Butter and milk prices set to fall sharply in UK – Arla
Arla Foods AB, the Danish dairy processing giant, expects the cost of dairy products in the UK to fall sharply in 2023 after becoming a hotbed of inflation.
he boss of Britain’s largest milk producer said he was confident the cost pressures farmers were facing were now over.
Milk, cheese and egg prices provided the biggest boost to skyrocketing food price inflation in December, official data showed. This reflected the rising costs of feed, fertilizer and fuel, which farmers have tried to pass on to buyers.
Food price growth in the UK rose to 16.8% last month, the highest since at least 1989, even as UK headline inflation slowed. But Arla, which makes Lurpak butter and Cravendale milk, believes the pressure on milk prices will ease.
“For dairy, we do not expect further consumer price inflation,” said Ash Amirahmadi, Managing Director of Arla Foods UK, in an interview. “With that, we can be reasonably confident, and we should start to see the price of dairy go down as the cost savings we’re making are passed on.”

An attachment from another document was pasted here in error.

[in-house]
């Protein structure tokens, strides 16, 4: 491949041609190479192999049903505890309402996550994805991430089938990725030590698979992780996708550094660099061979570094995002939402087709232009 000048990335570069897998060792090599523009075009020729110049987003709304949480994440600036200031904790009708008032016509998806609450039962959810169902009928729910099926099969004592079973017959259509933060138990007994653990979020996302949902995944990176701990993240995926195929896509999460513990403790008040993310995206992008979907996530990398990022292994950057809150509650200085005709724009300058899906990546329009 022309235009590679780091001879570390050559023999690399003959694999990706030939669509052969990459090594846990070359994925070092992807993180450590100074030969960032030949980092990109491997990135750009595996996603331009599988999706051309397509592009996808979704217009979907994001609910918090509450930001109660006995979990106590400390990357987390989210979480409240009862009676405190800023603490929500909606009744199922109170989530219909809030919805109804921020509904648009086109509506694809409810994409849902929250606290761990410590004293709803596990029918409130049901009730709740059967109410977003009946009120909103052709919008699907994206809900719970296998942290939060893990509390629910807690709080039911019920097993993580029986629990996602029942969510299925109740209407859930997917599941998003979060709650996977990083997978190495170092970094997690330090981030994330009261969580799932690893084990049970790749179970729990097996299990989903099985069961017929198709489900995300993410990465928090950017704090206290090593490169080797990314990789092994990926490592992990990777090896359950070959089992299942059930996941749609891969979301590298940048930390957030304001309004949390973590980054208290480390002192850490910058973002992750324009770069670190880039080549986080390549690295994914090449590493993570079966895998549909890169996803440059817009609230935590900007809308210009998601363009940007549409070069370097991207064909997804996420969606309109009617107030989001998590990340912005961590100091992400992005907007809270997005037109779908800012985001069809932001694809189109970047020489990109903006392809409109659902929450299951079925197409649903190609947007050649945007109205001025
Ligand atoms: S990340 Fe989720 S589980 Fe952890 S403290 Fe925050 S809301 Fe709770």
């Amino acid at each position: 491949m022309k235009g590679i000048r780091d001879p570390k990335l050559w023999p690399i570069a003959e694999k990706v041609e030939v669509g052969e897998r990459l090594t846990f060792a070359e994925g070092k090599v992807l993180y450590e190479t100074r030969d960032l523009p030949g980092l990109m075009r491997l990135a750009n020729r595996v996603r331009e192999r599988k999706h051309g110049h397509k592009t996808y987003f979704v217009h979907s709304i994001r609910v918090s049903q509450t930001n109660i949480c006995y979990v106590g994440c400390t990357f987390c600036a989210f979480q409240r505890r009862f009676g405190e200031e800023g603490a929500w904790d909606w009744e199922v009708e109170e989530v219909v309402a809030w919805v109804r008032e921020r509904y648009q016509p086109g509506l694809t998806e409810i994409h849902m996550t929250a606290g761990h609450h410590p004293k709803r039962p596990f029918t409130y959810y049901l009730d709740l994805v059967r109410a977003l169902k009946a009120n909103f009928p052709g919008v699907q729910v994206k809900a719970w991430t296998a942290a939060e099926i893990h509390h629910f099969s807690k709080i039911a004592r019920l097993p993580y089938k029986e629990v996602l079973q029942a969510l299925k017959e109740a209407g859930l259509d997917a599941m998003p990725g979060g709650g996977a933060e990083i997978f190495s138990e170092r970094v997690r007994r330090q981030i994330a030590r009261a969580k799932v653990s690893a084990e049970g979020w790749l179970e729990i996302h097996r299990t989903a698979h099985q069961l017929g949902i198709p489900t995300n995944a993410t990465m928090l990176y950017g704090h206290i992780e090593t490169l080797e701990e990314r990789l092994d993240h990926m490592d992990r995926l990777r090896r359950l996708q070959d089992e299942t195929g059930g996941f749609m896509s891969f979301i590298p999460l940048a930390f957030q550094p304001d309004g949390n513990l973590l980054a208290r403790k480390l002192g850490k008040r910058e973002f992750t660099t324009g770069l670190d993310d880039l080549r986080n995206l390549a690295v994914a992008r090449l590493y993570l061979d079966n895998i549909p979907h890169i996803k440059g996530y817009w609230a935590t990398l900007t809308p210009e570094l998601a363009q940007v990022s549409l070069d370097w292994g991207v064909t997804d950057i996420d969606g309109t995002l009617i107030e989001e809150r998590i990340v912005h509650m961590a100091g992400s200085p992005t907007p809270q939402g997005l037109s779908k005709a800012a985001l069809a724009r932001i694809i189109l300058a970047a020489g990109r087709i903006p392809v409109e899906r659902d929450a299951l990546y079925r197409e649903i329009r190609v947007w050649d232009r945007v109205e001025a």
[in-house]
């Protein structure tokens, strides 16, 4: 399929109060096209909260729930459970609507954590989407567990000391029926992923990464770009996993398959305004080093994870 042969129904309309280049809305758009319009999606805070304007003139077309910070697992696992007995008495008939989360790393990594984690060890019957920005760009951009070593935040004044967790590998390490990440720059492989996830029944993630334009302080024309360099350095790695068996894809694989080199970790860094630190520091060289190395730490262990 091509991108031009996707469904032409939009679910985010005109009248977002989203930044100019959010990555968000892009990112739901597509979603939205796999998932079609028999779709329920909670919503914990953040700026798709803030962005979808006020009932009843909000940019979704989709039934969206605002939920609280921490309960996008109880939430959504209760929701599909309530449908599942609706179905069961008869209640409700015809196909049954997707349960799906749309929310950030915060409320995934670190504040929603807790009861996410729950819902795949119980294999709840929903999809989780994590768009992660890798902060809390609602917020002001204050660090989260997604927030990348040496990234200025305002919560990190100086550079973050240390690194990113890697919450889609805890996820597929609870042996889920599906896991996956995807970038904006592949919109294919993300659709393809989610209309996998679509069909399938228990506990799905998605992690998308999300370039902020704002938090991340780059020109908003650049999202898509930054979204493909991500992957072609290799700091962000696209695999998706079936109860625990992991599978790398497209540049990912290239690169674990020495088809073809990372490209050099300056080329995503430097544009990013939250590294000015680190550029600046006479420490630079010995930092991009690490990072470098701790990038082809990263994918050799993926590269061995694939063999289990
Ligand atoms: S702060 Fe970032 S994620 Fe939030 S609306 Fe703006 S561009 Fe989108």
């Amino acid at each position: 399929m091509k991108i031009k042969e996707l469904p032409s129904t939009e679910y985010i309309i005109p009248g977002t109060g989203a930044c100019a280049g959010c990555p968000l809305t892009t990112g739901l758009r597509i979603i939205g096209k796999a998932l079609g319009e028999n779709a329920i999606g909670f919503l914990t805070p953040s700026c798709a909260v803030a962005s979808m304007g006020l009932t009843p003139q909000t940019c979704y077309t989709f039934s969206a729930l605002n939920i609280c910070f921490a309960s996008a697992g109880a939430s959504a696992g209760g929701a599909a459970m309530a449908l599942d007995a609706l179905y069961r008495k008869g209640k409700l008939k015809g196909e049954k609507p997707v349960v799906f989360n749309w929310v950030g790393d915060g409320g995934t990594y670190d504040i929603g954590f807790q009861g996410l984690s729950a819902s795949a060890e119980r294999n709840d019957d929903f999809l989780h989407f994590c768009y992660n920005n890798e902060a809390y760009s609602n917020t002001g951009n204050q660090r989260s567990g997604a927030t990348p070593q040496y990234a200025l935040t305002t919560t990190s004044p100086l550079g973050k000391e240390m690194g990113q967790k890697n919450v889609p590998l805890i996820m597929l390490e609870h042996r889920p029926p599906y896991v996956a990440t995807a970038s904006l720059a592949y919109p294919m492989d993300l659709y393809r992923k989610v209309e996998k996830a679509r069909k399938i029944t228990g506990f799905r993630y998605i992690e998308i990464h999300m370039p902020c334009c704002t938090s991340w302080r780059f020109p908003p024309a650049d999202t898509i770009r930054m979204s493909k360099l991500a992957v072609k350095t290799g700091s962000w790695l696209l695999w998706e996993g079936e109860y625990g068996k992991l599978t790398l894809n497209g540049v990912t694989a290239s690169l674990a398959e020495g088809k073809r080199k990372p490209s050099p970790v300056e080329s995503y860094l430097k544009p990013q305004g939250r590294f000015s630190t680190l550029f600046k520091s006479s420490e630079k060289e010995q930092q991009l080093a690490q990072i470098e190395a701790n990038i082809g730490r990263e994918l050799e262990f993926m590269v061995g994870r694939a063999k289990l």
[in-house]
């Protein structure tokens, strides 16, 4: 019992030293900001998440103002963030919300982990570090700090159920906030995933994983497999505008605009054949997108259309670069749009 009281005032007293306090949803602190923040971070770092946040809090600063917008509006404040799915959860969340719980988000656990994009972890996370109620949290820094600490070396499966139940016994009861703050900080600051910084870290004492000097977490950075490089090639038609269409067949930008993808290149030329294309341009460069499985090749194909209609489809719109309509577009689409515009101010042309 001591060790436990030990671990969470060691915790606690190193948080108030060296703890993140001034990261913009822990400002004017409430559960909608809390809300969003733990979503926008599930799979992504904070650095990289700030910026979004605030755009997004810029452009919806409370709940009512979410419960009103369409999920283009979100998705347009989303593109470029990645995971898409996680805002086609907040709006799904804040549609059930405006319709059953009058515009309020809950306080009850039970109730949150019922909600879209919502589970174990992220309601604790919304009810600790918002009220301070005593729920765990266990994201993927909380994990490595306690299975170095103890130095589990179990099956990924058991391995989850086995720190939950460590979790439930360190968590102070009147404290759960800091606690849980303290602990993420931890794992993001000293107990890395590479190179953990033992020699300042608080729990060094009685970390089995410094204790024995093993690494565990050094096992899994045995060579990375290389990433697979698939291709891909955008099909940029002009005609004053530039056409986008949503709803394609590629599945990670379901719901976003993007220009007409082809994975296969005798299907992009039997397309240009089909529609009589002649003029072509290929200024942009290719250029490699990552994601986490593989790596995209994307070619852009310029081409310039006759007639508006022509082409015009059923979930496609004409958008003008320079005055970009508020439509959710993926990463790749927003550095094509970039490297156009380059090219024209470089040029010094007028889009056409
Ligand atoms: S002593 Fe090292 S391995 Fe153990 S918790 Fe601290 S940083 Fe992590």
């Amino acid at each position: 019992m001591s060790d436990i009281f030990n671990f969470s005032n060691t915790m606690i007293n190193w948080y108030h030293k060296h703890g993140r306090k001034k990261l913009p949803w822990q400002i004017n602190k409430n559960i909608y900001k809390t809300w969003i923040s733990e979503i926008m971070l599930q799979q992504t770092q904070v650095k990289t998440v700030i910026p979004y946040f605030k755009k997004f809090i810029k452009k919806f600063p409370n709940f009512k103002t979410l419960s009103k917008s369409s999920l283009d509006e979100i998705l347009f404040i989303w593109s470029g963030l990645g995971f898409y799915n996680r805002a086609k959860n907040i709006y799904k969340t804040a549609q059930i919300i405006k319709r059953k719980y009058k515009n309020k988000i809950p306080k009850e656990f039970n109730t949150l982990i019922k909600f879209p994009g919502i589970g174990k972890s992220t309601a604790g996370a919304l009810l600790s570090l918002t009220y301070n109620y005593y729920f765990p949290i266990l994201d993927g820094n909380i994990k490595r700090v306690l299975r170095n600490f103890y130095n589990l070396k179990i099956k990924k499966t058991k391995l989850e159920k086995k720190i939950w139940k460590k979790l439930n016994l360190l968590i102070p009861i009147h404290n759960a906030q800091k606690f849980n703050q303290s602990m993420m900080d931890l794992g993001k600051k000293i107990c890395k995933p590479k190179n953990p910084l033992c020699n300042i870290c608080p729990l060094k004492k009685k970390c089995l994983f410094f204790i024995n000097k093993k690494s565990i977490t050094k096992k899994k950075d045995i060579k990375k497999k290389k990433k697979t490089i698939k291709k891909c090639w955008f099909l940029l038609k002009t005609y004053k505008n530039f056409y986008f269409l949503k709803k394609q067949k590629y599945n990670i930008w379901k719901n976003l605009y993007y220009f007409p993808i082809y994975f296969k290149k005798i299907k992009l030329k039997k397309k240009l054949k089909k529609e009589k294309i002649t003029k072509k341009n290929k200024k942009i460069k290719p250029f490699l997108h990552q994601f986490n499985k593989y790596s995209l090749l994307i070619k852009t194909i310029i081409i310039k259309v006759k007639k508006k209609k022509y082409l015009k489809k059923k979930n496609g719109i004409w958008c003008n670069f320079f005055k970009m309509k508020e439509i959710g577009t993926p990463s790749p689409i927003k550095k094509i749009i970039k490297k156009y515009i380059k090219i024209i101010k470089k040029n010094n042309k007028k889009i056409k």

He added: “As 2023 progresses we should start to see some relaxation of certainly what we’re charging our customers and so I think they’ll also be interested in seeing prices reduced as well.”
The war in Ukraine has pushed up costs for British farmers by raising fuel prices and disrupting fertilizer supplies. Low-fat milk prices rose 46% in December from a year earlier. Cheese and curd are up 32.6%, while butter is up 29.3%.
However, there are signs that many cost pressures facing farmers, including energy, have cooled significantly in recent months.
Tesco Plc chairman John Allan has warned that some food manufacturers are using inflation as an excuse to inflate prices unnecessarily.
Amirahmadi said Arla has been transparent with supermarkets to show them the higher costs farmers face before passing them on to customers.
“There is no question that the talks have been challenging but I fully understand why they are challenging because supermarkets are trying to strike that balance and they want to be satisfied that they are doing everything in their power to cut costs minimize which they ended up having to pass on to their customers,” said Amirahmadi.
He added that dairy has been “disproportionately hit” by global inflationary forces, but that these pressures are “gradually easing from a market perspective”.
https://www.independent.ie/business/farming/dairy/milk-prices/butter-and-milk-prices-likely-to-fall-sharply-in-the-uk-arla-42322086.html Butter and milk prices set to fall sharply in UK – Arla